The ultimate breakdown of Adele’s new music video ‘Oh My God’
After a six year hiatus, Adele has returned to the public eye. On Oct 15, Adele released “Easy On Me” which embodied the classic heartbreaking style that Adele dominates. This gave listeners a taste of Adele’s newest album, “30”, which consists of songs of forgiveness and letting go such as “To Be Loved” and “Easy On Me.” In contrast, Adele’s second single “Oh My God” reveals a new and refreshing side to Adele and her signature style since her divorce in early 2021.
“Oh My God” empowers listeners to embrace their confidence and put themselves first. Adele recently released a music video for “Oh My God” which highlights the growth of Adele from when she was originally divorced up until now. The music video showcases Adele’s evolution through the use of symbolism.
At the start of the music video for “Oh My God,” Adele appears with multiple versions of herself dancing, sitting on chairs, or dressed in extravagant gowns, representing Adele’s emotions and how lost she was post-divorce. Adele alludes to how she has been so lost and was in need of happiness and fun, leading to the scene where multiple dancers are in the background and applying makeup to get ready to go out. Adele later replaces these dancers, allowing viewers to understand that she is reflecting on her past miseries and explaining who she was in the past and not in the present.
Chairs also serve as strong symbols in the music video. In a majority of scenes, chairs are either on fire, broken, covered in flowers, or wrapped with snakes, and one even appears with an apple on it. The chairs represent the people in her life and herself, demonstrating Adele’s connections with other people.
As viewers are directed to another scene in the music video, a man walks over to two chairs with a tub of gasoline. The two chairs in this scene are facing each other with a distance in between them, representing Adele and her ex-husband’s relationship. The man who enters the scene throws the tub of gasoline onto one chair, which can represent a change in Adele and her need to be free.
Similar to the chair, the apple represents Adele as well and her struggle to find herself in the midst of her chaotic life. The apple can be seen placed on a chair (which represents Adele being calm and collected), rolling around on the ground (stressed and angry), or eaten by Adele (which appears at the end of the music video and represents Adele getting over her past). These objects help viewers visualize the drama and chaos Adele experienced.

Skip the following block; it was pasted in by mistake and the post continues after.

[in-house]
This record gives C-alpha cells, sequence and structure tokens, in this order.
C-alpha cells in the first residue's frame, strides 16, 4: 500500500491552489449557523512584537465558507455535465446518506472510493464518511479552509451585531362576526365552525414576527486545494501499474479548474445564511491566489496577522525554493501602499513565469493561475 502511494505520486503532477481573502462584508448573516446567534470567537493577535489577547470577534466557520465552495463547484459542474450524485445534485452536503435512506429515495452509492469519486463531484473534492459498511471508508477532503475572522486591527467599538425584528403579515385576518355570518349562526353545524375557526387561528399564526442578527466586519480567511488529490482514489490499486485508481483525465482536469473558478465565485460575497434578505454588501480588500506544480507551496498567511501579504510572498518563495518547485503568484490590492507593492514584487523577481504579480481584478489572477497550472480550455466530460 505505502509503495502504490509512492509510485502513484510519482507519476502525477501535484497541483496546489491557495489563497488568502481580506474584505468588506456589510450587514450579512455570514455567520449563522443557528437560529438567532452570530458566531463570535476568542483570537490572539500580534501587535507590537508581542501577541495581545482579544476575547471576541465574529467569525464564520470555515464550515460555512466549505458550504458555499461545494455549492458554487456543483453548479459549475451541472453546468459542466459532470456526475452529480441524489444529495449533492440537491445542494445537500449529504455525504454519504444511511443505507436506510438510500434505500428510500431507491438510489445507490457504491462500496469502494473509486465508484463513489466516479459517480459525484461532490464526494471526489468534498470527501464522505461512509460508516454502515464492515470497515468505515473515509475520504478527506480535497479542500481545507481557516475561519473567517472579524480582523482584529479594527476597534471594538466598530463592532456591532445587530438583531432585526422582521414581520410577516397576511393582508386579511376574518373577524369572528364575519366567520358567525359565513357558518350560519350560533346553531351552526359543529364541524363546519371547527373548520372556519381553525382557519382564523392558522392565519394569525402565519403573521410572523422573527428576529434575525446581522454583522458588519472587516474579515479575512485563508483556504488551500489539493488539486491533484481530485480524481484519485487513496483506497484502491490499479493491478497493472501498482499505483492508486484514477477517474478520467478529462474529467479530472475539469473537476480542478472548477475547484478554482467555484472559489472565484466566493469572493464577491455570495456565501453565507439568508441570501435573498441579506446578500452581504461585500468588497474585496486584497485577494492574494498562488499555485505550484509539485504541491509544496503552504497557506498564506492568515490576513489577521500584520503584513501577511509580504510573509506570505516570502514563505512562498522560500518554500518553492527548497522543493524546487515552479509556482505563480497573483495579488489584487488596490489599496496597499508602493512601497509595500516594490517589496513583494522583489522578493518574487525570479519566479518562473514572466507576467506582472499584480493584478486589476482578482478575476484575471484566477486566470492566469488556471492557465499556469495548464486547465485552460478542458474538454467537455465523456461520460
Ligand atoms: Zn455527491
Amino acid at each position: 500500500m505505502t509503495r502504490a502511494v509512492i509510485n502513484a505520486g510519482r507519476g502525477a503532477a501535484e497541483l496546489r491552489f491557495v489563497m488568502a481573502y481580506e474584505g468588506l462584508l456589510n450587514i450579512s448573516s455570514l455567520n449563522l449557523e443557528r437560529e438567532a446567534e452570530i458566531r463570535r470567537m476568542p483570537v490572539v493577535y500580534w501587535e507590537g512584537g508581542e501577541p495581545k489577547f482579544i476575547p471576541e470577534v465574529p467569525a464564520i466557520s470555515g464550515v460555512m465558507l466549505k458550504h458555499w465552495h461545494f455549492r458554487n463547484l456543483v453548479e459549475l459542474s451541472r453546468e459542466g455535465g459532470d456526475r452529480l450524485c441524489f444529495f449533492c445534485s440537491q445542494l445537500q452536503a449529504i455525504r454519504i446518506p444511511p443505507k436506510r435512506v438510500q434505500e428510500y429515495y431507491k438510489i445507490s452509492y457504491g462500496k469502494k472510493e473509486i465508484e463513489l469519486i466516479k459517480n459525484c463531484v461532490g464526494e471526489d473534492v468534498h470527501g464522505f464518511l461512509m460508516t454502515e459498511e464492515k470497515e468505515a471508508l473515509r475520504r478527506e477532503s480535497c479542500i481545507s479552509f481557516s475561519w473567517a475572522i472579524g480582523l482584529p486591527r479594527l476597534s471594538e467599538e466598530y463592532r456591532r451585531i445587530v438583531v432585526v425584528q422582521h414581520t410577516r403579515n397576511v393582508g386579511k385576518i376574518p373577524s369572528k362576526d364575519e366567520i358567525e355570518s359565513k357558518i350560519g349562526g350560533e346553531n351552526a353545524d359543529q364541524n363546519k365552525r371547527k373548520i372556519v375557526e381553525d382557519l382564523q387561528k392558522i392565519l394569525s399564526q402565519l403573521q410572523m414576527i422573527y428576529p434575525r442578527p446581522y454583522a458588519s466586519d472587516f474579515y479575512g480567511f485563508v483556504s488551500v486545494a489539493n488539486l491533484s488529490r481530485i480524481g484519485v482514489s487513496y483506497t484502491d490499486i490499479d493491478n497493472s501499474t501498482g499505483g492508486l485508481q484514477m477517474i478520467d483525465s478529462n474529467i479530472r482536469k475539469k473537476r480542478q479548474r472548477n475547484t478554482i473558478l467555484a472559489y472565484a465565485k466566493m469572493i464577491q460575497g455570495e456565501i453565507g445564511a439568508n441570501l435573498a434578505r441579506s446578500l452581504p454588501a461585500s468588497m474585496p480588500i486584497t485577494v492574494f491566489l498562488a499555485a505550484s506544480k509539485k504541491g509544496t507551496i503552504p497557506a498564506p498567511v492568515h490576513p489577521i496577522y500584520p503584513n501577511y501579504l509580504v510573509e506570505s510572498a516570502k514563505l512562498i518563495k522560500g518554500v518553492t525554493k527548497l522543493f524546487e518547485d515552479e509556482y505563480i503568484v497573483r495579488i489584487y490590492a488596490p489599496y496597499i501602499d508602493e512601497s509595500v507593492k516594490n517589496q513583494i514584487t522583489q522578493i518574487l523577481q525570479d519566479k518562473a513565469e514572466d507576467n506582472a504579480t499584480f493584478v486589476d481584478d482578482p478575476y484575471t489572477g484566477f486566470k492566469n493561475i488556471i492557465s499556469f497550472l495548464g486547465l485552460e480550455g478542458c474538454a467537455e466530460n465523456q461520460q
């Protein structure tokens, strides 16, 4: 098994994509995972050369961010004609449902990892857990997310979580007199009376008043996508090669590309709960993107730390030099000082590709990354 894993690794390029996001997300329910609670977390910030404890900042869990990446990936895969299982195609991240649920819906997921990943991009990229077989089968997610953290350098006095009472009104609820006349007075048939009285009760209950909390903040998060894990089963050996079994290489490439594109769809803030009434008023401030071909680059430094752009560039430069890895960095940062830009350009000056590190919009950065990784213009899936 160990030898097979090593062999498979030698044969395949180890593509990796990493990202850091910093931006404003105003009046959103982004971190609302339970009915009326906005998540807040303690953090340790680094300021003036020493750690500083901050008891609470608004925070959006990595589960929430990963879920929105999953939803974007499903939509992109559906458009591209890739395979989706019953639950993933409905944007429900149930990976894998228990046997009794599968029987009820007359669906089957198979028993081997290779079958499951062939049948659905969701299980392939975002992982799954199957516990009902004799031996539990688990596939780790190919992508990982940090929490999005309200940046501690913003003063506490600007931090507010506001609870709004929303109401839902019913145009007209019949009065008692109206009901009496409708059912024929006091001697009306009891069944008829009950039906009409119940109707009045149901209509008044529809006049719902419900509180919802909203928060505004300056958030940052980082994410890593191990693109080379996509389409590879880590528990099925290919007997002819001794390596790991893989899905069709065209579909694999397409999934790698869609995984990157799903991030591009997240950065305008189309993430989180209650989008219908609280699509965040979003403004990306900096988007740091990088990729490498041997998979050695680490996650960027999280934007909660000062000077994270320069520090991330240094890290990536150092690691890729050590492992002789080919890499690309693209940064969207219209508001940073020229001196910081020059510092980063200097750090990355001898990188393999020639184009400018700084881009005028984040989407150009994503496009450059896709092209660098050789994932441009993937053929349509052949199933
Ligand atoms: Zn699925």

Large ring lights can be seen behind Adele during some scenes. The ring lights represent Adele’s enlightenment and clarity throughout the pain she has endured, proving that Adele’s enlightenment was near. Adele shows that at some point, as much as you knock people down, they will eventually rise.
At the bridge of the song, Adele continues her narration throughout the music video by sitting above a girl who is seen picking petals off of a flower. The girl is a physical representation of Adele’s past. During this scene, Adele sings, “… don’t let me, let myself down,” representing how Adele has grown and is begging to not be the same hopeless and miserable person she was during her marriage as she begins her new journey and evolves.
“Oh My God” proves to be a song of empowerment when Adele sings, “I’m a grown woman and I do what I want to do,” while a group of female dancers stand behind her. This scene allows Adele to show that although the song was written from her experience, others can relate to this as well.
During the climax of the song and video, the chair lights on fire, implying that Adele has given up and is taking charge of her life. Now, Adele, who used to watch people have fun and dance from afar, is dancing with the other dancers and becoming a part of them. But that isn’t the end of it: in the final seconds of the music video, Adele is seated on a chair. She grabs an apple and bites into it. The present version of Adele has overcome her past struggles; she is now living for herself and ultimately, embracing who she is.